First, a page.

2020 Census: Reaching An Accurate Count

Posted on April 26, 2018
There is no ethnic category for Arab Americans on the U.S. Census. This has led to a significant undercount of the community, creating barriers to many basic rights and services. While the Census Bureau estimates the number of Arab Americans in the United States is 1.9 million, the Arab American Institute estimates the total is actually closer to 3.7 million. Federal data on Arab Americans is obtained through ancestry data from the American Community Survey, a yearly survey that collects economic, social, demographic and housing information from a small sample of the general population. While helpful, this approach is incomplete.
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Posted on January 25, 2017
Learn how we can fight to keep immigrants and refugees safe. We have THREE LOCAL ACTIONS you can take.
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Countering Violent Extremism (CVE)

Posted on November 04, 2015

Background

In 2011, the White House released the “Strategic Implementation Plan for Empowering Local Partners to Prevent Violent Extremism in the United States.” The plan was introduced as a domestic counter-terrorism strategy in response to the recruitment efforts of organizations such as Al-Qaeda and the self-proclaimed Islamic State in Iraq and the Levant (ISIL). This report became the foundation for the federal government’s Countering Violent Extremism programs, or CVE. 

CVE gained increased attention and support in 2015 after the...

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Yalla Vote Toolkit

Posted on July 03, 2015
National Voter Registration Day is September 22, 2015 and the Arab American Institute’s #YallaVote campaign is seeking your help in our civic engagement and voter education.
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Civil Rights and Civil Liberties

Posted on May 16, 2015

Civil liberties are personal freedoms granted to all United States citizens by the U.S. Constitution; these include freedoms of speech, assembly, religion, right to privacy, right to a fair trial, and equal protection under the law. Unfortunately, these rights are not always applied equally and consistently. This is especially the case with minority and immigrant communities. Individuals within these population subsets are subject to arbitrary profiling and unlawful surveillance...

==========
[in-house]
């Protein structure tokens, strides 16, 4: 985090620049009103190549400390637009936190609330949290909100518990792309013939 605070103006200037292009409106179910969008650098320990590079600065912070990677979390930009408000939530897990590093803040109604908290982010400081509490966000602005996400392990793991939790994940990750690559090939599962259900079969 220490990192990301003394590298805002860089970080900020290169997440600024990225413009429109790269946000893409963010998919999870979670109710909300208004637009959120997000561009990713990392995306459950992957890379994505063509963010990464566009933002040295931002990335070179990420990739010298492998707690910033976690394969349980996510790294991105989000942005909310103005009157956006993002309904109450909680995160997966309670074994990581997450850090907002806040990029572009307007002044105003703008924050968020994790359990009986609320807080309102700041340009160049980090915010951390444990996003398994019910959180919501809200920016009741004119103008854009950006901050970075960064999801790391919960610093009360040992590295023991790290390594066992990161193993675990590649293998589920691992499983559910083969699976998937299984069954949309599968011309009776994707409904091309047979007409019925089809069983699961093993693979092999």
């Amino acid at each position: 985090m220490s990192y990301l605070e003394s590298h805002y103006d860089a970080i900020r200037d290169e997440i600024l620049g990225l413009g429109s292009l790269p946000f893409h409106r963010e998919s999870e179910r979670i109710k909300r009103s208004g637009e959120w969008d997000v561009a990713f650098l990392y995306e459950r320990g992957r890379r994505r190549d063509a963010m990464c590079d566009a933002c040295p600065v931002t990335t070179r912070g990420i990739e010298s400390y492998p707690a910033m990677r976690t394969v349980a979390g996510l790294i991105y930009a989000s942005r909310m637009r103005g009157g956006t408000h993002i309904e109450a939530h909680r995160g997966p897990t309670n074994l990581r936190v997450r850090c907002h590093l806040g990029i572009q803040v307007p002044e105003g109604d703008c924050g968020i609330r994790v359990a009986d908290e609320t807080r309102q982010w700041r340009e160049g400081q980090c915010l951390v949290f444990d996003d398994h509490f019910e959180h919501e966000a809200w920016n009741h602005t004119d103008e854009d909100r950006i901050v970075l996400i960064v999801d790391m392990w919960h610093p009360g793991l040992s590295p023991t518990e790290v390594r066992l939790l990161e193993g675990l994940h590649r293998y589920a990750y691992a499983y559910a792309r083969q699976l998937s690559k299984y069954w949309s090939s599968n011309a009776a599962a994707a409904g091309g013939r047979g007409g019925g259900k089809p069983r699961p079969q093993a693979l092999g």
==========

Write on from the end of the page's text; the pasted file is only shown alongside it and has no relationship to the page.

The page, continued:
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Free Speech

Posted on May 16, 2015

Chilling attacks on free speech

In the 1964 case New York Times v. Sullivan, the U.S. Supreme Court affirmed America’s “profound national commitment to the principle that debate on public issues should be uninhibited, robust, and wide-open, and that it may well include vehement, caustic, and sometimes unpleasantly sharp attacks on government and public officials.” This legal tradition of protecting political speech necessarily includes foreign governments and public officials, as well, as their policies are central to how our federal government interacts with other nations across...

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Hate Crimes

Posted on May 16, 2015

Standing against bias

Signs indicate that hate crimes are on the rise in American communities. In recent years, the United States has suffered a spate of incidents garnering national media coverage, including: the 2015 murder of nine African American worshippers at the Emanuel African Methodist Episcopal Church in Charleston, South Carolina; the 2015 murder of three Arab American Muslim students in Chapel Hill, NC; the 2016 murder of Arab American Khalid Jabara on the front porch of...

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Lebanon

Posted on May 16, 2015
Read and download AAI's latest report on the stakes in Lebanon.
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